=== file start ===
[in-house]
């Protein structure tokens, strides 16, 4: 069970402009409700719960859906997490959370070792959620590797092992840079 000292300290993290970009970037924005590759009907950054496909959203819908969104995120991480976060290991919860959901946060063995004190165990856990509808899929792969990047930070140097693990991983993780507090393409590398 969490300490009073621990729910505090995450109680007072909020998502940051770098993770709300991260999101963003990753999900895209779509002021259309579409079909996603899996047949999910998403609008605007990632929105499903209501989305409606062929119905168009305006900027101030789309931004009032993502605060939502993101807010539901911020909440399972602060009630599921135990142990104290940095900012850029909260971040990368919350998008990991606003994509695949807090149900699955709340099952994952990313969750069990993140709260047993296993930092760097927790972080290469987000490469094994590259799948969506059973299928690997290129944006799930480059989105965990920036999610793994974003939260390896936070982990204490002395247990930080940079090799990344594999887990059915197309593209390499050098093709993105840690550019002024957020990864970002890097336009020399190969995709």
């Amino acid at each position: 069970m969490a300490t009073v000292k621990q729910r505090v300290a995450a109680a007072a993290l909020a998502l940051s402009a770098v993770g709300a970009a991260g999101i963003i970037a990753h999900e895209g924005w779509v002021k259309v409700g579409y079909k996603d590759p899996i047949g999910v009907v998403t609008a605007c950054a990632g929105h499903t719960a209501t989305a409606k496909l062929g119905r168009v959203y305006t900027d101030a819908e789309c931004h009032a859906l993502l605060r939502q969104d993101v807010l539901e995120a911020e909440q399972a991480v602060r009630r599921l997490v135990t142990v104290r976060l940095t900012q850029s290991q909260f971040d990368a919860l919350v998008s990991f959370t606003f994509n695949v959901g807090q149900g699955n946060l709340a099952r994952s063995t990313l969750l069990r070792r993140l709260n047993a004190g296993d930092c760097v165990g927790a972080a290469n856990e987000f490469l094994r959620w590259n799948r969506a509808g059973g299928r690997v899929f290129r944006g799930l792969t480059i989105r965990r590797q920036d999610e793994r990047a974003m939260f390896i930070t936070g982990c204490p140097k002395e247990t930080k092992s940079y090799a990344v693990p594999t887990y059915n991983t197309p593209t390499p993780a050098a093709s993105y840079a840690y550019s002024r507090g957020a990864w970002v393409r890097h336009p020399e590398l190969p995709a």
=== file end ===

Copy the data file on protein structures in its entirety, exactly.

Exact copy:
[in-house]
């Protein structure tokens, strides 16, 4: 069970402009409700719960859906997490959370070792959620590797092992840079 000292300290993290970009970037924005590759009907950054496909959203819908969104995120991480976060290991919860959901946060063995004190165990856990509808899929792969990047930070140097693990991983993780507090393409590398 969490300490009073621990729910505090995450109680007072909020998502940051770098993770709300991260999101963003990753999900895209779509002021259309579409079909996603899996047949999910998403609008605007990632929105499903209501989305409606062929119905168009305006900027101030789309931004009032993502605060939502993101807010539901911020909440399972602060009630599921135990142990104290940095900012850029909260971040990368919350998008990991606003994509695949807090149900699955709340099952994952990313969750069990993140709260047993296993930092760097927790972080290469987000490469094994590259799948969506059973299928690997290129944006799930480059989105965990920036999610793994974003939260390896936070982990204490002395247990930080940079090799990344594999887990059915197309593209390499050098093709993105840690550019002024957020990864970002890097336009020399190969995709």
């Amino acid at each position: 069970m969490a300490t009073v000292k621990q729910r505090v300290a995450a109680a007072a993290l909020a998502l940051s402009a770098v993770g709300a970009a991260g999101i963003i970037a990753h999900e895209g924005w779509v002021k259309v409700g579409y079909k996603d590759p899996i047949g999910v009907v998403t609008a605007c950054a990632g929105h499903t719960a209501t989305a409606k496909l062929g119905r168009v959203y305006t900027d101030a819908e789309c931004h009032a859906l993502l605060r939502q969104d993101v807010l539901e995120a911020e909440q399972a991480v602060r009630r599921l997490v135990t142990v104290r976060l940095t900012q850029s290991q909260f971040d990368a919860l919350v998008s990991f959370t606003f994509n695949v959901g807090q149900g699955n946060l709340a099952r994952s063995t990313l969750l069990r070792r993140l709260n047993a004190g296993d930092c760097v165990g927790a972080a290469n856990e987000f490469l094994r959620w590259n799948r969506a509808g059973g299928r690997v899929f290129r944006g799930l792969t480059i989105r965990r590797q920036d999610e793994r990047a974003m939260f390896i930070t936070g982990c204490p140097k002395e247990t930080k092992s940079y090799a990344v693990p594999t887990y059915n991983t197309p593209t390499p993780a050098a093709s993105y840079a840690y550019s002024r507090g957020a990864w970002v393409r890097h336009p020399e590398l190969p995709a």